meet all the TSA requirements.
“The result is that costs skyrocket,
creating big downward pressure on the bottom line.
“Another result of the continued
downward cost pressure of security is that international airlines and
shippers are looking for alternatives including, for example, Air Canada,
which has increased its direct flights to some destinations, including
Latin America, bypassing Miami.
“Part of the problem is as plain
as trucking air cargo to Canada via Buffalo, New York or Detroit, Michigan—two
heavily trafficked crossing points between the two countries.
“It seems no matter where you cross
the border, the local U.S. Customs office will have not only the rules,
but also their own interpretation of how rules are implemented.
“That situation, by the way, was
going on before TSA and mandates and has only gotten worse since last
summer’s 100% screening demand.”
“Our business still generates too
“The problem is that countries’
and companies’ methodology varies greatly, so demand for providing
paper freight continues.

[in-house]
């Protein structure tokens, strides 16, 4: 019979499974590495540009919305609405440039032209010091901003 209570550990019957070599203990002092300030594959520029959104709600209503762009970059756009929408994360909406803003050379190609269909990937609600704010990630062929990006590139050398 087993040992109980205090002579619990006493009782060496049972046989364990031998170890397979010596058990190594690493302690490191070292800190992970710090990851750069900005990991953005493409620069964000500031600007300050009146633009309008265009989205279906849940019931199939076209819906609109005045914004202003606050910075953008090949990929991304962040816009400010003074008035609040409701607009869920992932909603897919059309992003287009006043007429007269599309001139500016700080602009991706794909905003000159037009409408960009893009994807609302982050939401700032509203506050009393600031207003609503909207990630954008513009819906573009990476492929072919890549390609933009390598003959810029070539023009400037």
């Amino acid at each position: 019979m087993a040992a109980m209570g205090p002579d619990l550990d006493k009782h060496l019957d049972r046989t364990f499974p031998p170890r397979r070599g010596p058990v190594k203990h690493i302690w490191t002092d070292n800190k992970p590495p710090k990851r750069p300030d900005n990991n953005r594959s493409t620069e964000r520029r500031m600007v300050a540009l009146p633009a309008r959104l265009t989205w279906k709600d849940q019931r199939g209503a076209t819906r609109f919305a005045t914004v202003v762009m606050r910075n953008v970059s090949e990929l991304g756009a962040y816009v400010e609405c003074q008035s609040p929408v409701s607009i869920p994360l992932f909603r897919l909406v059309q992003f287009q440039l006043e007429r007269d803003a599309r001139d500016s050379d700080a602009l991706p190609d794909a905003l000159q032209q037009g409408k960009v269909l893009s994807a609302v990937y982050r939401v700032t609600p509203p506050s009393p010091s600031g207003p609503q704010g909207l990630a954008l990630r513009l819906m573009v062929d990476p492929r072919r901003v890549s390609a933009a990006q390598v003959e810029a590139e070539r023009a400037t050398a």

“At the end of the day, lack of
widespread agreement on common systems impedes accelerating paperless
“For example, recently we had some
cargo moving via Miami to Central and South America, but the demand
from the carriers on one side was for original documents and manifests,
which should not be an issue in a paperless environment.
“So while we keep talking about
these things, as long as everyone has a different mandate to fulfill,
there is doubt paperless cargo can ever be achieved.
“IATA, which started out strong
for efreight, seems to have lost its focus, as the case has not been
effectively made advancing the virtues and the value of paperless cargo.
“If IATA is supposed to be the governing
body of the airline business, we can only wonder why it has not implemented
benchmarks for paperless cargo?”
Joe Lawrence states that during 2011,
he will hit the air cargo trade show trail, attending events in various
parts of the world.
“Building workable change that benefits
everyone begins with plenty of getting-to-know-you face time,”
Joe Lawrence says.